3 NO 2.29
    vs Dal: 49 points/9 drives (5.4)
    4 Dal 2.18 vs Den: 48 points/11 drives (4.4)
    5 Chi 2.16 vs Dal: 45 points/8 drives (5.6)
    6 GB 2.15 at Min 37 points/8 drives (4.6)
    7 Phi 2.12 vs Chi 45 points/10 drives (4.5)
    8 Sea 2.12 vs Jac 45 points/13 drive (3.5)
    9 NE 2.10
    vs Pit: 55 points 13 drives (4.2)

    Here are the rankings when you take out that game.
    1 Den 2.70
    2 SD 2.23
    3 NO 2.13
    4 Dal 2.04
    5 GB 2.04
    6 Sea 2.02
    7 Chi 2.00
    8 Phi 1.99
    9 NE 1.95

    Every team's number goes down .10 -.16 of a point per drive. With the Denver game included, Dallas ranks 4th, hundredths of a point ahead of the Bears. Without it, Dallas still ranks 4th, thousandths of a point ahead of the Packers. The Denver game didn't skew our numbers any more or less than it did those of any other team's offense, and it didn't change our ranking at all.


    To filter out the effect of the added turnovers from our defense, I also looked at every drive in the NFL in 2013 that did NOT begin after a turnover.
    1. Broncos 179 drives 59 TD 33.0% 2.68 points/drive
    2. Saints 163 drives 42 TD 25.7% 2.21
    3. Cowboys 162 drives 39 TD 24.1% 2.09
    4. Bears 162 drives 38 TD 23.5% 2.05
    5. Eagles 175 drives 41 TD 23.4% 1.95

    So if you take out all the drives that started after turnovers in the NFL in 2013, we'd have actually moved up to the 3rd best offense in both TD percentage and points per drive.
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  18. Idgit

    Idgit Ice up, son. Ice up! Staff Member

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    "Eyes don't lie" is paraphrasing for something being completely subjective.

    Your supporting anecdote is an example of a statistic that doesn't correlate with winning football games being used as a measure of offensive efficiency. In other words, it's an example of misinterpreting the importance of the data collected and not an argument against using statistics properly.
  19. percyhoward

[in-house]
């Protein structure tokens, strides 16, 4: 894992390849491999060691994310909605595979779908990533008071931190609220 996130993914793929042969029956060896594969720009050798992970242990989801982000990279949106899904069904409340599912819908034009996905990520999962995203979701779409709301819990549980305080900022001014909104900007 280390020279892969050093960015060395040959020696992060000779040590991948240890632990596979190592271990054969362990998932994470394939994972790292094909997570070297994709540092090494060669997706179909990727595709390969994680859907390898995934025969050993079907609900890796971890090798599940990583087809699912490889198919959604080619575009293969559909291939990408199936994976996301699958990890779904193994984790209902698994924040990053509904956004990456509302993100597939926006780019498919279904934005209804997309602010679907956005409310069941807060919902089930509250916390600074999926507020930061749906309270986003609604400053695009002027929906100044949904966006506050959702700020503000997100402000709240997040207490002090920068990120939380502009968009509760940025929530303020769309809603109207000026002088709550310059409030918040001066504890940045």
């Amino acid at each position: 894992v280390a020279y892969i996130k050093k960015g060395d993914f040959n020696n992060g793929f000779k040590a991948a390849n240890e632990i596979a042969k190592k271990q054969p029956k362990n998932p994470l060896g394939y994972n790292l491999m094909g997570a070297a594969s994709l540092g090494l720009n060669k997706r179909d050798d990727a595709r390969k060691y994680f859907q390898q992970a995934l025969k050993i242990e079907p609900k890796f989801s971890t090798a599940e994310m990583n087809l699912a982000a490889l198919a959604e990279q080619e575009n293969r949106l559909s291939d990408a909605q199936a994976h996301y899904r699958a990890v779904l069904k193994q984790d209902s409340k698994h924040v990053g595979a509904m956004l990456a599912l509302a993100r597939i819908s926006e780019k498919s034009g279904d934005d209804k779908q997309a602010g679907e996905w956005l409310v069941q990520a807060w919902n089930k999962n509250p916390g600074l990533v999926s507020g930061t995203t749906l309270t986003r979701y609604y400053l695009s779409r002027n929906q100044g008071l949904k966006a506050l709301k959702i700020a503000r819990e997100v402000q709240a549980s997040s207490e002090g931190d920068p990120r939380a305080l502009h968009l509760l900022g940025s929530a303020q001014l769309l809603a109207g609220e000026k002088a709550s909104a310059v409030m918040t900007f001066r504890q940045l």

percyhoward Research Tool

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    Since there's no point in talking about Lee's INT as it relates to the offense, when the discussion is past that already, I assume you haven't understood. I've already shown you that you can completely leave out not just the score following Lee's INT, but any score that followed any opponent's turnover all season long. And we actually move up the offensive rankings.

    I also showed that we move up in the offensive rankings when involved in close games (margin + or - 8 points). More of our scores happened in the context of close games than did the scores of most teams. That means it makes no sense for you to go on about scores in blowout losses. Fewer of our scores happened in that context than most teams' did, after all. You do get this, right? I'm taking your parameters and looking at everything that falls within them, for every team. That's the only way do it that makes any sense. You can't just look at one team, and assume these same scenarios aren't repeated over and over across the league. They are, to varying degrees.

    For example, Dallas was 5th in total offensive TD. When you remove all drives that began after an opponent's turnover, Dallas is still 5th in total offensive TD. For the sake of comparison, the Chiefs were 9th in total offensive TD. When you remove all drives that began after an opponent's turnover, the Chiefs drop to 13th. Want to see an offense whose numbers are skewed by their defense's takeaways, look at the Chiefs.

    Want to see an offense that scored a lot of garbage points? That would be Philly. They were 2nd in the NFL in total offensive TD. (Remember, Dallas was 5th). When you look only at TD scored when the margin was 8 points or less, the Eagles drop to 7th. Dallas moves up to 2nd.

    No fancy math formulas here, I'm just counting touchdowns.
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  20. ConstantReboot

    ConstantReboot Well-Known Member

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    We need more No huddles.

    The more we use less of Garrett's playbook, the better the offense becomes.

    I know more people say things like protecting the defense. Well the offense seems better with the no huddle than Garrett's 3 pass plays that chew 6 seconds off the clock. Just say no to Garrett's playbook.